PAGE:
Portugal Suffers as Loss of Confidence in Bonds Sends Yields Higher

Investors fled out of bonds of weaker European countries on Monday, sending yields on Portuguese government bonds to a record high over concerns that the euro zone debt troubles were spreading beyond Greece.

The higher yields means that the Portuguese government has to pay significantly more interest than, for instance, Spain, whose yields on 10-year bonds were around 4.98 percent on Monday.

Portugal, which is in a recession and has been lowered to junk grade by ratings agencies, has less debt than Greece but there was still a growing belief that the country would have to ask for a bigger bailout than initially expected.

But other analysts noted that Portugal was in far better shape economically than Greece. It has 100 percent debt-to-gross domestic product ratio compared with a ratio of about 160 percent for Greece, said Charles Diebel, head of market strategy at Lloyds Banking in London.

“To a degree, yes, Portugal’s in trouble,” Mr. Diebel said. “But the problems there are nothing like in Greece.”

So things are not all that bad, compared to Greece. Why, exactly?

A Bluffing Game

The Greek economy is not productive enough to generate growth. Aside from olive oil, textiles and a few chemicals, there are hardly any Greek products suitable for export. On the contrary, Greece is dependent on food imports to feed its population.

According to a study by the German Institute for Economic Research, a key cause of the problem is the relatively poor price/performance ratio. In Mediterranean tourism, (for example) Greece has to compete with non-euro countries like Croatia, Tunisia, Morocco, Bulgaria and Turkey, which can offer their services at significantly lower prices. The per-hour wage in the hospitality industry was recently measured at €11.39 in Greece, as compared with only €8.49 in Portugal, €4 in Turkey and as little as €1.55 in Bulgaria. The study arrives at grim conclusions, noting that the drastic austerity programs will not only remain ineffective, but will also stigmatize the country as “Europe’s problem child” for a long time to come.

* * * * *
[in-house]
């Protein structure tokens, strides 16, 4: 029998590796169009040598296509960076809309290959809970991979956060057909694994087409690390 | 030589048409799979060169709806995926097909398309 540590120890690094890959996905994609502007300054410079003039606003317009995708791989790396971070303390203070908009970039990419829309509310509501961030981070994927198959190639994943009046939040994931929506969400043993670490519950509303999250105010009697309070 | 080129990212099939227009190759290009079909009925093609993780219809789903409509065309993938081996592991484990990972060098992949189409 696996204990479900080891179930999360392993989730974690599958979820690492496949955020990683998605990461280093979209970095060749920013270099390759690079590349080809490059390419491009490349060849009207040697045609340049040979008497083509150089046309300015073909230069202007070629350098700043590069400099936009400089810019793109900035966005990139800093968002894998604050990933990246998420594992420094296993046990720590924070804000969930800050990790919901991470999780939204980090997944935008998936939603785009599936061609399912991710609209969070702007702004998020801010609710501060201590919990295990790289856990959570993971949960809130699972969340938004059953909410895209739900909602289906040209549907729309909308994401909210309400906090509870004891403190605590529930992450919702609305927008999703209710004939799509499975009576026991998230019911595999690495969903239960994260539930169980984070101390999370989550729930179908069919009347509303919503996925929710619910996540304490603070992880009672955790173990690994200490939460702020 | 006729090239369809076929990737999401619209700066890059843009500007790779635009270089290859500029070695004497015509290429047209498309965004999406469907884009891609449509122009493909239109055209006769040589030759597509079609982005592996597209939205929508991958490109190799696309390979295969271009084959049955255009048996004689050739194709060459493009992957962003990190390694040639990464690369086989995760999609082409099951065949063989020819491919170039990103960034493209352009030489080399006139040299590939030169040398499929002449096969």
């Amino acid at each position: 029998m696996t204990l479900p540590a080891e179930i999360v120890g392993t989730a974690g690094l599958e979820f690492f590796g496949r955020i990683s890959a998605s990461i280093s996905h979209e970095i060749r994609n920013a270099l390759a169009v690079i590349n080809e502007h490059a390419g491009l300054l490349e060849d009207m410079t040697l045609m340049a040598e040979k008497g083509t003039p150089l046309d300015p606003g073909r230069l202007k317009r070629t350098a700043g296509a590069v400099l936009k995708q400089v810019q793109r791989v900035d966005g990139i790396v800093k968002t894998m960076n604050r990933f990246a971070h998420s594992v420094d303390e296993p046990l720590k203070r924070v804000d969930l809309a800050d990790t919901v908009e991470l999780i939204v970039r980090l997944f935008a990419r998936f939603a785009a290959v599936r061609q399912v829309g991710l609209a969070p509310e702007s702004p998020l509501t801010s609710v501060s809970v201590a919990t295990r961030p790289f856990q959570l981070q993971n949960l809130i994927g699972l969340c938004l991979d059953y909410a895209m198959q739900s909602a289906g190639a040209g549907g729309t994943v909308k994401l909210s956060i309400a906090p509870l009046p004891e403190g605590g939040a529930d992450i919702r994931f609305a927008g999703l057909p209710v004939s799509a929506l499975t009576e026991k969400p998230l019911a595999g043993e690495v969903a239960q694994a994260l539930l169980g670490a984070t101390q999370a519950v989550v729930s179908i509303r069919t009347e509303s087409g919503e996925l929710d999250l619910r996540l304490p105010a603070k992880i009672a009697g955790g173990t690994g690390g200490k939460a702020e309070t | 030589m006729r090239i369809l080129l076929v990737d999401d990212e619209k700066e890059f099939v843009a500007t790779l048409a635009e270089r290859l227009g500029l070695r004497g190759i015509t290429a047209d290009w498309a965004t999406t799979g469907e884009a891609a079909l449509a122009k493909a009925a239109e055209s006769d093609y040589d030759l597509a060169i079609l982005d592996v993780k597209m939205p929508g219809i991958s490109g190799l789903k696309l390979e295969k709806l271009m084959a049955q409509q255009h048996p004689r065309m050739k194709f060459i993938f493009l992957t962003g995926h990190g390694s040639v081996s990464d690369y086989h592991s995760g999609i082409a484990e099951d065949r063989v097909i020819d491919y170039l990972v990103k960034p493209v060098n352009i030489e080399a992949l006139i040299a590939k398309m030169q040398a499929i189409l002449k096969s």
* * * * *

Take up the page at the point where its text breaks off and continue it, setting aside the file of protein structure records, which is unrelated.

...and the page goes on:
Portugal’s problem is not that it is uncompetitive or unproductive. Portugal’s problem is its lack of growth. It is stifled by an internal fiscal policy that cripples medium sized business with beaurocracy,  punishes entrepreneurship and small business with taxes and allows corruption and cronyism in big business to run rife. The mother stymie of them all is 23% IVA, a tax which keeps mums and dads from spending and fails as substantial government revenue.

Here’s why. I encourage you to follow the link and read the whole article. It describes the reality of the failure of the Portuguese economy. The Portuguese will not riot on the streets as the Greeks have. Theirs is a quiet revolution, another carnation revolution, through civil disobedience and non-compliance.

Portugal: Going Underground in Hard Times

The underground economy in Portugal is booming thanks to the steep increases in taxation and prices demanded by a ‘troika’ of international creditors to address the country’s economic crisis. 

Sheer survival instinct among those most affected by the austerity measures is driving them further into the parallel economy, which according to recent official figures amounted to 24.8 percent of GDP in 2010.And it is continuing to grow, owing to the severe economic crisis from which there seems to be no way out, a study from the Faculty of Economics of the University of Porto concludes. There are still no statistics for 2011, but economists who have analysed the situation and made their findings public concur that the informal economy grew last year, and is expected to grow again in 2012.